Monday, September 12, 2011

Ten Years Later




As I sit here in my office, I cannot help but think about how much has changed over the past decade since 9/11; as well as how much remains the same.

On 9/9/01, I flew out of Detroit with my wife after attending a writer conference and visiting family. Just a routine flight, easy access to the airport, and life seemed merry with so much to look forward to.

Two days later, all hell broke loose and life as we know it in the United States changed forever.

Now when I fly, the routine is quite different than it was then. The shoes come off automatically as I pass through security, pat downs and hard stares now come with the territory, and images of planes plowing into skyscrapers never quite go away.

Like most people, I thought that the 9/11 attack was only the beginning of regular terrorist attacks on our soil, much like experienced in some other countries. But strong counterterrorism measures by law enforcement has managed to keep us safe, thus far, to go about our daily lives.

As with those who lived through Pearl Harbor attack, 9/11 will remain forever etched in our minds. Along with a sense of vulnerability that makes one want to appreciate and live each and every day to the fullest.

Over the last ten years life has pretty much drifted back to normal for a very busy writer as I contemplate deadlines, new projects, promotion, the changing literary landscape, and finding time to smell the roses.

After the shattering of our collective calm and sense of security a decade ago, I wouldn't have it any other way. As that old adage goes: "The only thing to fear is fear itself."

How wonderful that we have not allowed fear to keep us from living our lives and making the most of.

Terrorism can never take away the true spirit of America and the freedoms we take for granted. We will not allow it.

What are your thoughts ten years later? Or better yet, looking ahead to the next ten years?

Now back to a typical day in the life of a novelist...

6 comments:

Chrissy Brand said...

I hope for a better understanding of diversity and difference in the next decade, an end to violence, and a way of solving differences without resorting to invasion by foreign trrops. Naive but I can dream...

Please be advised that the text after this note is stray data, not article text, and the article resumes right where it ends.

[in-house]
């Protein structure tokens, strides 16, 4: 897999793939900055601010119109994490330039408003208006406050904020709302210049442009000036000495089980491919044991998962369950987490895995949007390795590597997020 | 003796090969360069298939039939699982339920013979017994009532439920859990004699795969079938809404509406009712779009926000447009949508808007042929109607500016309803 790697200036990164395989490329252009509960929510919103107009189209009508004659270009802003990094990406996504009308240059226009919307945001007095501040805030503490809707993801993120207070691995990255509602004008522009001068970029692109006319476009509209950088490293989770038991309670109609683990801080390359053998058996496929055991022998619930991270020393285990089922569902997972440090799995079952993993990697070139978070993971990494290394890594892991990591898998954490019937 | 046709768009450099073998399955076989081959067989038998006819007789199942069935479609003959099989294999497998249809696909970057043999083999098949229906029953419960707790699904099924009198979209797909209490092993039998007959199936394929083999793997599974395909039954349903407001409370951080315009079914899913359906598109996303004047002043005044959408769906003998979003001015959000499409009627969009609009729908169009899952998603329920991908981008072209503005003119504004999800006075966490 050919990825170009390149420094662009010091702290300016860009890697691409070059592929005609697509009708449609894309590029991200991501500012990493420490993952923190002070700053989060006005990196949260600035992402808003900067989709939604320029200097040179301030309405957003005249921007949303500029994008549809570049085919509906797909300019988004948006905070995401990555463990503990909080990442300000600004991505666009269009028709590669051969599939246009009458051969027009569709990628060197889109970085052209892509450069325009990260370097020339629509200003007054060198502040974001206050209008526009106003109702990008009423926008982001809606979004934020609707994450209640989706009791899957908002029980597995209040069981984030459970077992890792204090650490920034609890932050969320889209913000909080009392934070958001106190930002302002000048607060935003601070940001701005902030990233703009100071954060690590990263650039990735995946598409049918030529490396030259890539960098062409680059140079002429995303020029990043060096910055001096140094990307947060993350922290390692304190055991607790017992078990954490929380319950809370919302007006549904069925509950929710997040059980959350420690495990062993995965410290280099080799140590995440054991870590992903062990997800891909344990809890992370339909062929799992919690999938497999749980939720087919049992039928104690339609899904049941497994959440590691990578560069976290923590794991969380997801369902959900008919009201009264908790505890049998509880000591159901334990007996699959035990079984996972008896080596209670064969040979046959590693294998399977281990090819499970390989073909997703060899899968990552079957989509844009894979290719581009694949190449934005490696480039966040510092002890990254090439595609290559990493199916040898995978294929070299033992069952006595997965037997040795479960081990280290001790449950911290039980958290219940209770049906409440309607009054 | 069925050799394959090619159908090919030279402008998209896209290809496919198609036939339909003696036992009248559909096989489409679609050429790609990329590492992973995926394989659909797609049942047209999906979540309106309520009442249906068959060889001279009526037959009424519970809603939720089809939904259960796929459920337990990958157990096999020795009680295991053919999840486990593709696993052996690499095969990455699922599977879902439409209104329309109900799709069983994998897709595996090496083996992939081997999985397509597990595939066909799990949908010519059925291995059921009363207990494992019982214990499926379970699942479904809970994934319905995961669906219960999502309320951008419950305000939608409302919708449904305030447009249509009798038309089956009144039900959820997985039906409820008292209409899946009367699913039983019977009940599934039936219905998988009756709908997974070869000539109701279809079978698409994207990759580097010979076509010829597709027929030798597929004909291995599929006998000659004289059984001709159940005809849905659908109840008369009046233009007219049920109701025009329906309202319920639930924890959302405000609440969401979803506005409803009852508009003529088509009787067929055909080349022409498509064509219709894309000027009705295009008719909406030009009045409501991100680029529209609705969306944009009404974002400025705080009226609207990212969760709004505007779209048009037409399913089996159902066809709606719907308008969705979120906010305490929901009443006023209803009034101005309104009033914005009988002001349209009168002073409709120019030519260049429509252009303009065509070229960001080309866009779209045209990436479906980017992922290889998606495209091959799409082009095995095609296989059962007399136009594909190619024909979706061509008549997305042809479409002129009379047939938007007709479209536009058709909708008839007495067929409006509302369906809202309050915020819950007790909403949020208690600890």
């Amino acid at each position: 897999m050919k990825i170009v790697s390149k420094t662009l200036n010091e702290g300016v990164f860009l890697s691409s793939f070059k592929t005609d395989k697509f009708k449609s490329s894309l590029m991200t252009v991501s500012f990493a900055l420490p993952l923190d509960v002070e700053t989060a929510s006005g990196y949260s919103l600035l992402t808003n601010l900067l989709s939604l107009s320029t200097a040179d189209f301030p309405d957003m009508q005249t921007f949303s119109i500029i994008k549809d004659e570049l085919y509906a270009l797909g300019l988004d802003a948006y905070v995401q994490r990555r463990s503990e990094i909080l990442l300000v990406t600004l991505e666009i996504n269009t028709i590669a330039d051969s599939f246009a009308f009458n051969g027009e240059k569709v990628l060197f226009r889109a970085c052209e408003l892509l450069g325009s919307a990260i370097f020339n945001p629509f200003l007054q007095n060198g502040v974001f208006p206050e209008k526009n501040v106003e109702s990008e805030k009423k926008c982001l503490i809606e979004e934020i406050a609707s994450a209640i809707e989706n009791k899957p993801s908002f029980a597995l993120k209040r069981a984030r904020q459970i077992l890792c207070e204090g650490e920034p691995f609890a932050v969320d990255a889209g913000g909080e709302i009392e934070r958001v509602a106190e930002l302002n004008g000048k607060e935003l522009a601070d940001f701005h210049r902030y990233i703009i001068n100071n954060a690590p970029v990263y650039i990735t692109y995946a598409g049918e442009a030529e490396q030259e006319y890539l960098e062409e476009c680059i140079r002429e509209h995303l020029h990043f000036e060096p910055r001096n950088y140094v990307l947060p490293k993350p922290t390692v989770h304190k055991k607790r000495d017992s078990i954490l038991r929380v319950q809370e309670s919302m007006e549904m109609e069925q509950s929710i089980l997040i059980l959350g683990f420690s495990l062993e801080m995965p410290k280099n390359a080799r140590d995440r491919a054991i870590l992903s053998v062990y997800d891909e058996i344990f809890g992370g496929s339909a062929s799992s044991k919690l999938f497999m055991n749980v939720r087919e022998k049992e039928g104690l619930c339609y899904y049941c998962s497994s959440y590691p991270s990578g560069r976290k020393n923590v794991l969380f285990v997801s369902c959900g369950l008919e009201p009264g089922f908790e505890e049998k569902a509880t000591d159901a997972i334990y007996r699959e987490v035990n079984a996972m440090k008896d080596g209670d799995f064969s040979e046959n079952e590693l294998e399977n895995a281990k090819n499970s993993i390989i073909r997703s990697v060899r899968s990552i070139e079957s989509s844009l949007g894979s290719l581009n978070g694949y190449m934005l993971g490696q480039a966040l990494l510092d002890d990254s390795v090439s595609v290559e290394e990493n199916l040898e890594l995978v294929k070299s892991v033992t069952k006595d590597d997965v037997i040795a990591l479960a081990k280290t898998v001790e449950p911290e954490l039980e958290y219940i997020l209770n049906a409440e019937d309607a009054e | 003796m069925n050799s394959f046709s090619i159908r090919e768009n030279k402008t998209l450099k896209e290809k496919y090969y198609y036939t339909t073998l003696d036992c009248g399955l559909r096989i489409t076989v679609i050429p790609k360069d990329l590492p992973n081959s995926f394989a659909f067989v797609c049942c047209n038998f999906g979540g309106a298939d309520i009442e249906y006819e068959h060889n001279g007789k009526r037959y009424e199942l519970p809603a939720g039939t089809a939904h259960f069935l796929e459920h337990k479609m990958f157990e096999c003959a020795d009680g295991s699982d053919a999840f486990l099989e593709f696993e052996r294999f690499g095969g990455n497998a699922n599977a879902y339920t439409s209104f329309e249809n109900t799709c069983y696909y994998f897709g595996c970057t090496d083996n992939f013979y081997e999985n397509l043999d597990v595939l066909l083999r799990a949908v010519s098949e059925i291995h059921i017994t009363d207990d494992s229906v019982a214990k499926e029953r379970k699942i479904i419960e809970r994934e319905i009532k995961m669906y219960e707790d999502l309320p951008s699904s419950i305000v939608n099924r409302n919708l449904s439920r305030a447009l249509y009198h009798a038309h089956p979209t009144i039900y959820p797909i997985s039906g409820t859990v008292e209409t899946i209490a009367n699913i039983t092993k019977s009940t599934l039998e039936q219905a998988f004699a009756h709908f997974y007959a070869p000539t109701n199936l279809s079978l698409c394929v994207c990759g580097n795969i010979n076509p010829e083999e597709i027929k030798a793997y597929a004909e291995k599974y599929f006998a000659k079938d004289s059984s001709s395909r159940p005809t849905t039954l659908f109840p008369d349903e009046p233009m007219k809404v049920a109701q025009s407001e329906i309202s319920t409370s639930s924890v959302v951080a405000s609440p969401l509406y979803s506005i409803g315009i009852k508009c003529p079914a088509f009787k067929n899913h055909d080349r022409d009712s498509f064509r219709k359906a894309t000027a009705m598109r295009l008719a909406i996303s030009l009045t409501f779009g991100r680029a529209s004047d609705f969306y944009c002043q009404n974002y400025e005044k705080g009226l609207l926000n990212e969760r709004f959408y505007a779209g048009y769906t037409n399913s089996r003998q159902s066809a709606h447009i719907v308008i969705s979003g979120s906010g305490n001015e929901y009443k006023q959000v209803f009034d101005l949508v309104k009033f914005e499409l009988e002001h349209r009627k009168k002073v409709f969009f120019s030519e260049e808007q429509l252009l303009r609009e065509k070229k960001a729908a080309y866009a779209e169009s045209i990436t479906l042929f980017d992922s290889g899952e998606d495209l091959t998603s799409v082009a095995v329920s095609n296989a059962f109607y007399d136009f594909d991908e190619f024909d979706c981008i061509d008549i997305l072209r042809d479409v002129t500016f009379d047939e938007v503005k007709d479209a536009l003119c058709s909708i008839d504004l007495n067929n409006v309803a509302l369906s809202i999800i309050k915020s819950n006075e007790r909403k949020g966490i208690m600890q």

Chrissy
http://mancunianwave.blogspot.com/

Charles Gramlich said...

I haven't flown much since that time. I will be flying this coming summer and am not really looking forward to doing so. But I reckon I'll manage.

Jewel Amethyst said...

I think in the next ten years, 911 will be a faint memory that would mean more to our generation than those under 20yrs old.

Nickelodean aired a show a few days ago about the events of 9-11 that I watched with my 8 yr old. At the end of the show I was astounded by how unaware she was about the events. I, like many of our generation, just assumed that with it being so prevalent in the media, that she knew about it. That was not the case.

I won't be surprised that in ten years time a thirteen year old would look at a documentary and wonder what was the big deal.

My daughter is so accustomed to the extra security at airports that it does not phase her at all. It's all she knows. It is now the norm. It's those of us who have a before and after 911 frame of reference who would really be phased by the intense security (or lack there of in some cases).

Liane Spicer said...

My illusion of personal safety was shot before 911; that tragedy just reinforced the issue.

Yesterday I was astounded to find out that a place I visit has no security personnel on the upper floors at night and no camera surveillance. I found that very disquieting whereas 10 years ago it would never have entered my head to enquire about such a thing.

Elizabeth Mueller said...

It leaves me feeling somber about the whole thing. I pray for world-wide tolerance, but that will be a day in Heaven, won't it?


♥.•*¨Elizabeth¨*•.♥

Can Alex save Winter from the darkness that hunts her?

YA Paranormal Romance, Darkspell coming fall of 2011!

williamdoonan said...

Nice post, Devon. I'm intrigued by the idea of a typical day in the life of a novelist. As I sit here working on mystery novel number three, I'm still not sure what a typical day is or should be. In my heart, it means I sit down and write a thousand perfect words. But I'm learning that it might be better for me to write a couple of hundred perfect words and then spend two hours trying to figure out how to market my books.

William Doonan
www.williamdoonan.com